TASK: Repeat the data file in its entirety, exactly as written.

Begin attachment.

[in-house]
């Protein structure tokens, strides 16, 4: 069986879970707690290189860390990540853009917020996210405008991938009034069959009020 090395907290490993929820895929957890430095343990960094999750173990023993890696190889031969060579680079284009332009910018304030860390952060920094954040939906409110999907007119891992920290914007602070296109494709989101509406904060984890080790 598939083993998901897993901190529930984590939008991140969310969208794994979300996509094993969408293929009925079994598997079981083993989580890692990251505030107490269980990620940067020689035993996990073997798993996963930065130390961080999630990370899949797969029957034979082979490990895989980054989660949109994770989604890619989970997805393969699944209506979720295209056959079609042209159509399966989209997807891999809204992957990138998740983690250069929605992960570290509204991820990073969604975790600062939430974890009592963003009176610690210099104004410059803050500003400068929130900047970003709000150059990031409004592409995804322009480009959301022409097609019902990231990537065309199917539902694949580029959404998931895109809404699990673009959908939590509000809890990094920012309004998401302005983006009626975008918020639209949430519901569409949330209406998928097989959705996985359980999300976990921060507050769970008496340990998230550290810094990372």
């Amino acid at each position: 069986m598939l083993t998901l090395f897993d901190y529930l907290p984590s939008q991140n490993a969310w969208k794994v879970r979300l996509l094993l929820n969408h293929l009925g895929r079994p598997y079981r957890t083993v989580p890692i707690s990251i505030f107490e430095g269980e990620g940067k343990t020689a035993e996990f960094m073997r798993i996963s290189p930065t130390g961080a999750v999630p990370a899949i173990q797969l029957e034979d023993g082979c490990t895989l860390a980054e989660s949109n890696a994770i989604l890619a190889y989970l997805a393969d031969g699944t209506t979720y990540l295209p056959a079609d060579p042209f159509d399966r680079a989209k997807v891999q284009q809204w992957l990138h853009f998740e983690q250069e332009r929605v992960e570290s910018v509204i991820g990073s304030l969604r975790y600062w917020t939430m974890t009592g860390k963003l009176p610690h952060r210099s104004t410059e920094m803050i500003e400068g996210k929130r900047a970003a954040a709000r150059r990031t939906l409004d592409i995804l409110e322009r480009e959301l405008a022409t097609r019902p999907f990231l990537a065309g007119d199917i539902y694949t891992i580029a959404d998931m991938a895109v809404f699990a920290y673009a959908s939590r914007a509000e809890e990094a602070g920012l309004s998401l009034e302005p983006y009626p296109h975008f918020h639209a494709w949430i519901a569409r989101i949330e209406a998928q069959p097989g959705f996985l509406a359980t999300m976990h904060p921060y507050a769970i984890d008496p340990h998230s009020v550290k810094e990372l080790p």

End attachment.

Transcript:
[in-house]
């Protein structure tokens, strides 16, 4: 069986879970707690290189860390990540853009917020996210405008991938009034069959009020 090395907290490993929820895929957890430095343990960094999750173990023993890696190889031969060579680079284009332009910018304030860390952060920094954040939906409110999907007119891992920290914007602070296109494709989101509406904060984890080790 598939083993998901897993901190529930984590939008991140969310969208794994979300996509094993969408293929009925079994598997079981083993989580890692990251505030107490269980990620940067020689035993996990073997798993996963930065130390961080999630990370899949797969029957034979082979490990895989980054989660949109994770989604890619989970997805393969699944209506979720295209056959079609042209159509399966989209997807891999809204992957990138998740983690250069929605992960570290509204991820990073969604975790600062939430974890009592963003009176610690210099104004410059803050500003400068929130900047970003709000150059990031409004592409995804322009480009959301022409097609019902990231990537065309199917539902694949580029959404998931895109809404699990673009959908939590509000809890990094920012309004998401302005983006009626975008918020639209949430519901569409949330209406998928097989959705996985359980999300976990921060507050769970008496340990998230550290810094990372």
């Amino acid at each position: 069986m598939l083993t998901l090395f897993d901190y529930l907290p984590s939008q991140n490993a969310w969208k794994v879970r979300l996509l094993l929820n969408h293929l009925g895929r079994p598997y079981r957890t083993v989580p890692i707690s990251i505030f107490e430095g269980e990620g940067k343990t020689a035993e996990f960094m073997r798993i996963s290189p930065t130390g961080a999750v999630p990370a899949i173990q797969l029957e034979d023993g082979c490990t895989l860390a980054e989660s949109n890696a994770i989604l890619a190889y989970l997805a393969d031969g699944t209506t979720y990540l295209p056959a079609d060579p042209f159509d399966r680079a989209k997807v891999q284009q809204w992957l990138h853009f998740e983690q250069e332009r929605v992960e570290s910018v509204i991820g990073s304030l969604r975790y600062w917020t939430m974890t009592g860390k963003l009176p610690h952060r210099s104004t410059e920094m803050i500003e400068g996210k929130r900047a970003a954040a709000r150059r990031t939906l409004d592409i995804l409110e322009r480009e959301l405008a022409t097609r019902p999907f990231l990537a065309g007119d199917i539902y694949t891992i580029a959404d998931m991938a895109v809404f699990a920290y673009a959908s939590r914007a509000e809890e990094a602070g920012l309004s998401l009034e302005p983006y009626p296109h975008f918020h639209a494709w949430i519901a569409r989101i949330e209406a998928q069959p097989g959705f996985l509406a359980t999300m976990h904060p921060y507050a769970i984890d008496p340990h998230s009020v550290k810094e990372l080790p």